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Illegal injections: How Texas is breaking the law, one execution at a time

Photo: Courtesy photo, License: N/A, Created: 2011:04:11 10:43:02

Courtesy photo

Humberto Leal Jr. visiting with Sister Germaine Corbin last month at the TDCJ’s death-row unit in Huntsville, Texas.

Photo: Courtesy: Texas Department of Criminal Justice, License: N/A

Courtesy: Texas Department of Criminal Justice


Babcock, however, argues that Guerrero, formerly a public defender who has since walked away from capital murder cases, was part of an appallingly poor defense team — something she says would have been remedied had the Mexican consulate been involved. Records from the State Bar of Texas show Guerrero has been suspended or reprimanded for faulty defense multiple times, both before and after Leal’s trial. Guerrero, who has since shifted his focus to immigration cases, said, “I mean, we were court-appointed. Anytime you’re court-appointed, there are several problems, hoops you have to jump through.” Guerrero said the defense never had the resources to call its own expert witnesses to analyze or challenge the prosecution’s evidence, and admitted that the involvement of the Mexican consulate could have likely changed the case.

Records show investigators found no blood on the jeans, boots, socks, or T-shirt Leal wore the night of the murder, nor did investigators find blood on the floor mats of his car. What the prosecution called a “minute” spot of blood on Leal’s underwear was the sole piece of DNA discovered and admitted as evidence against him during the trial: blood, the prosecution argued, that “could only have come from Adria Sauceda.”

Elizabeth Johnson, a forensic scientist formerly with the Harris County Medical Examiner’s Office hired by Babcock to review the DNA testimony and original test results, stated the prosecution’s interpretation of the DNA at trial was misleading at best, and said those results neither eliminated nor confirmed that the blood belonged to the victim.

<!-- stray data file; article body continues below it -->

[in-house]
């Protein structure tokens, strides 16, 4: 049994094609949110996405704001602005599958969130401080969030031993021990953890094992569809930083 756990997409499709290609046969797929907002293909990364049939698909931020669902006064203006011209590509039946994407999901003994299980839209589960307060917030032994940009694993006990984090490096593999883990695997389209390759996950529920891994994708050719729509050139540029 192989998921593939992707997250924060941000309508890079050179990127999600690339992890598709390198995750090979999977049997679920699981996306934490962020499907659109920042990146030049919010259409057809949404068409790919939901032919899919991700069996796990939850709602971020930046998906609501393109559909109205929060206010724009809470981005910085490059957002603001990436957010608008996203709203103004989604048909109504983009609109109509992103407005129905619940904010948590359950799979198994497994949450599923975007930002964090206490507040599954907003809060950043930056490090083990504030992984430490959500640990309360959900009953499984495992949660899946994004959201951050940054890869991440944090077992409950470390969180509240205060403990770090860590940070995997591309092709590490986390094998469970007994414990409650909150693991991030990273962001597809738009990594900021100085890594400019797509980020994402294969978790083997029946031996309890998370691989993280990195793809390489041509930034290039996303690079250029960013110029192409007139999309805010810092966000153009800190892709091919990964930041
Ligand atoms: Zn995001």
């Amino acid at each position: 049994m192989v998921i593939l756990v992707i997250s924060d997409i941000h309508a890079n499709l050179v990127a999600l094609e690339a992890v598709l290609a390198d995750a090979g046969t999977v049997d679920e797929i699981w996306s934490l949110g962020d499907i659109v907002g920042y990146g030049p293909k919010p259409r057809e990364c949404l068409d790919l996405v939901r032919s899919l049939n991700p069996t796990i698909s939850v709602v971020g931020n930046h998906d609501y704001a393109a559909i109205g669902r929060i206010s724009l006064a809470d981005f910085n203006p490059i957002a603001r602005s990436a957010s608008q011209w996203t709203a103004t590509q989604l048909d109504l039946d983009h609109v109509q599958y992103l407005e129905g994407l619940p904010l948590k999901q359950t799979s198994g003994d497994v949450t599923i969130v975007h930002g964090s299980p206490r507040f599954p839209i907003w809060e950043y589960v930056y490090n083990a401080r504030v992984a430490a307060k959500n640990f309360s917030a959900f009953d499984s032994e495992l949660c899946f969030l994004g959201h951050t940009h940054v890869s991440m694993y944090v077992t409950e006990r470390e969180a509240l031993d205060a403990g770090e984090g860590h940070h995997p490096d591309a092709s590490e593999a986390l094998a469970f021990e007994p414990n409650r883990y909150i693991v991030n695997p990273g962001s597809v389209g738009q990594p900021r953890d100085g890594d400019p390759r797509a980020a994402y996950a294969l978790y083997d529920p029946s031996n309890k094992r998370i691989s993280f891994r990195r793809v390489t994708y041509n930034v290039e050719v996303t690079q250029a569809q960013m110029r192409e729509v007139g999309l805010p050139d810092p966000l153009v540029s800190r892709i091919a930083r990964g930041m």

In an affidavit in Leal’s appeal to re-test the DNA, Johnson stated the technology used 16 years ago is now outmoded, saying the state should re-test the evidence. Though it denied Leal’s appeal, the Texas Court of Criminal Appeals wrote in 2009, “[W]ith the science available at the time of trial in 1994, no one could credibly say that an unknown blood sample came from a given individual.”

 

 

Junk science

Apart from DNA evidence, Leal’s lawyers insist his capital murder conviction was buttressed by pieces of dubious evidence that should have been questioned by his initial defense team.

One of the most alarming pieces of the story surrounding the murder is witness testimony that Sauceda was gang-raped the night of the party. The state’s own witnesses threw some of the darkest shadows over the case, claiming that the severely intoxicated victim was taken to the backyard and repeatedly assaulted before Leal arrived. One of the state’s witnesses even heard one of the men crudely encouraging partygoers to stick a bottle, or some other object, inside the victim — a gruesome foreshadowing of what would later befall the teenage girl.

The witnesses, under oath, also recalled Leal being furious when he drove up and learned of the rape, yelling, “Why? Why? Why did you let them do this?” and fighting with some of the other men.

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